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Armenian refugees on the deck of the French cruiser that rescued them in 1915 during the massacre of the Armenian populations in the Ottoman Empire. The photo does not specify precisely where the refugees were from. However, residents of Vakifli, the last remaining Armenian village in Turkey, were rescued by a French warship that year. Photo 12/Photo12/UIG/Getty Images hide caption

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Photo 12/Photo12/UIG/Getty Images

Last Armenian Village In Turkey Keeps Silent About 1915 Slaughter

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Prelates take pictures as Pope Francis celebrates an Armenian-Rite Mass to commemorate the 100th anniversary of the Armenian Genocide, in St. Peter's Basilica, at the Vatican Sunday. Gregorio Borgia/AP hide caption

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Gregorio Borgia/AP

British and German soldiers fraternizing at Ploegsteert, Belgium, on Christmas Day 1914. World War I was raging at the time, but front-line troops initiated the truce, which they documented in photos and letters. Commanders on both sides were furious when they learned of it. Courtesy of Imperial War Museum hide caption

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Courtesy of Imperial War Museum

A Century Ago, When The Guns Fell Silent On Christmas

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Private Ernest Cable was buried in a cemetery in Wimereux, France. He died from dysentery in a hotel turned hospital in the northern French town. Courtesy of Genome Research Ltd hide caption

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Courtesy of Genome Research Ltd

British servicemen and artist Paul Cummins (second from right) walk past his art installation "Blood Swept Lands and Seas of Red," made of ceramic poppies, during an Armistice Day ceremony at the Tower of London on Tuesday. Stefan Wermuth/Reuters/Landov hide caption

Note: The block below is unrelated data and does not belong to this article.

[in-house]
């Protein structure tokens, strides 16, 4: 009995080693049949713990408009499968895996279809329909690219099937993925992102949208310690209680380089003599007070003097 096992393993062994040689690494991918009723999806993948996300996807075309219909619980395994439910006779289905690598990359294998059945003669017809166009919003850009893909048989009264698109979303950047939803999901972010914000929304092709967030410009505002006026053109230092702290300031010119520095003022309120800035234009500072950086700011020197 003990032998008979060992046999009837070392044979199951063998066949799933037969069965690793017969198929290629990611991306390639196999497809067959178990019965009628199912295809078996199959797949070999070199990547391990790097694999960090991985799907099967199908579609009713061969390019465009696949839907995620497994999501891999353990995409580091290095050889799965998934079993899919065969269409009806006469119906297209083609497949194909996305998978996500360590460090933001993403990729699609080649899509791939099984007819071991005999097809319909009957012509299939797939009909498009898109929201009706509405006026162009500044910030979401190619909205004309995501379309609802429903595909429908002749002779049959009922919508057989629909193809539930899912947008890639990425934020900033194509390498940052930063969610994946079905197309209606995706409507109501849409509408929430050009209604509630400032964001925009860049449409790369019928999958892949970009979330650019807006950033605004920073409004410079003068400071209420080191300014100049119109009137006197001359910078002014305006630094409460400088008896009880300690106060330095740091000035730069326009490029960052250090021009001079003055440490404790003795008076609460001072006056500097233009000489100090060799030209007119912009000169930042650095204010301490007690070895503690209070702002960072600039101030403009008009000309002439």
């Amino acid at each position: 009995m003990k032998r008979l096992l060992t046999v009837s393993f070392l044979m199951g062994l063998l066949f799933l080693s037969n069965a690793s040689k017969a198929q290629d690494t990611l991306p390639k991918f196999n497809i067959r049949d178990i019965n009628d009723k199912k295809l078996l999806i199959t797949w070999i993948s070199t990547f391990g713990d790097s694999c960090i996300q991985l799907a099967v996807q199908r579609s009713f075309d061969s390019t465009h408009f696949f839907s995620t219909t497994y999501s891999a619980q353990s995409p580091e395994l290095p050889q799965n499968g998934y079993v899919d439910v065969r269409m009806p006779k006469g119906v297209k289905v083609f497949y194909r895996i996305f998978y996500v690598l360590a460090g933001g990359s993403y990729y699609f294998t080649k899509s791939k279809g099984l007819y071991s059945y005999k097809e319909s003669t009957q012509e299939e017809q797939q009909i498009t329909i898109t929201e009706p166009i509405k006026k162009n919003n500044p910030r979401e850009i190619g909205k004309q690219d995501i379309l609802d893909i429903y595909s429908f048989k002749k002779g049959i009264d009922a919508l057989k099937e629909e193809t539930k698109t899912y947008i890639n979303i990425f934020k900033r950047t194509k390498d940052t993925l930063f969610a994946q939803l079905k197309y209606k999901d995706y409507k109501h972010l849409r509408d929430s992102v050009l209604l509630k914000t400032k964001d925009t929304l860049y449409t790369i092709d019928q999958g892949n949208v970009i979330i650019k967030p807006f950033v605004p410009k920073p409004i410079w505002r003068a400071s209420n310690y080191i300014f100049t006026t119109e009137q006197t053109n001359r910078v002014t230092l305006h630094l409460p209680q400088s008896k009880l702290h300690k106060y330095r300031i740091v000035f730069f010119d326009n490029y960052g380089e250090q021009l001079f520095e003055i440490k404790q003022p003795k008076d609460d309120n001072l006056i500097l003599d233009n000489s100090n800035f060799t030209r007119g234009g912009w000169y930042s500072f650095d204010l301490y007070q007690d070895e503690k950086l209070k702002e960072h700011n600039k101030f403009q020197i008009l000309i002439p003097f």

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Stefan Wermuth/Reuters/Landov

Plaster casts taken from soldiers' mutilated faces (top row), new sculpted faces (bottom row), and final masks (on the table) sit in the studio of Anna Coleman Ladd in 1918. American Red Cross/Anna Coleman Ladd papers/Archives of American Art/Smithsonian Institution hide caption

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American Red Cross/Anna Coleman Ladd papers/Archives of American Art/Smithsonian Institution

One Sculptor's Answer To WWI Wounds: Plaster, Copper And Paint

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This installation at the Tower of London will ultimately feature 888,246 ceramic poppies, honoring the soldiers from Britain and the British colonies who died in World War I. Rich Preston/NPR hide caption

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Rich Preston/NPR

A Sea Of Ceramic Poppies Honors Britain's WWI Dead

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Lourdes Garcia-Navarro with her husband, James Hider, and their dogs Nena (left) and Ursa. Tara Todras-Whitehill/Lourdes Garcia-Navarro hide caption

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Tara Todras-Whitehill/Lourdes Garcia-Navarro

An NPR War Correspondent Reflects On A Pet Turning 100 (In Dog Years)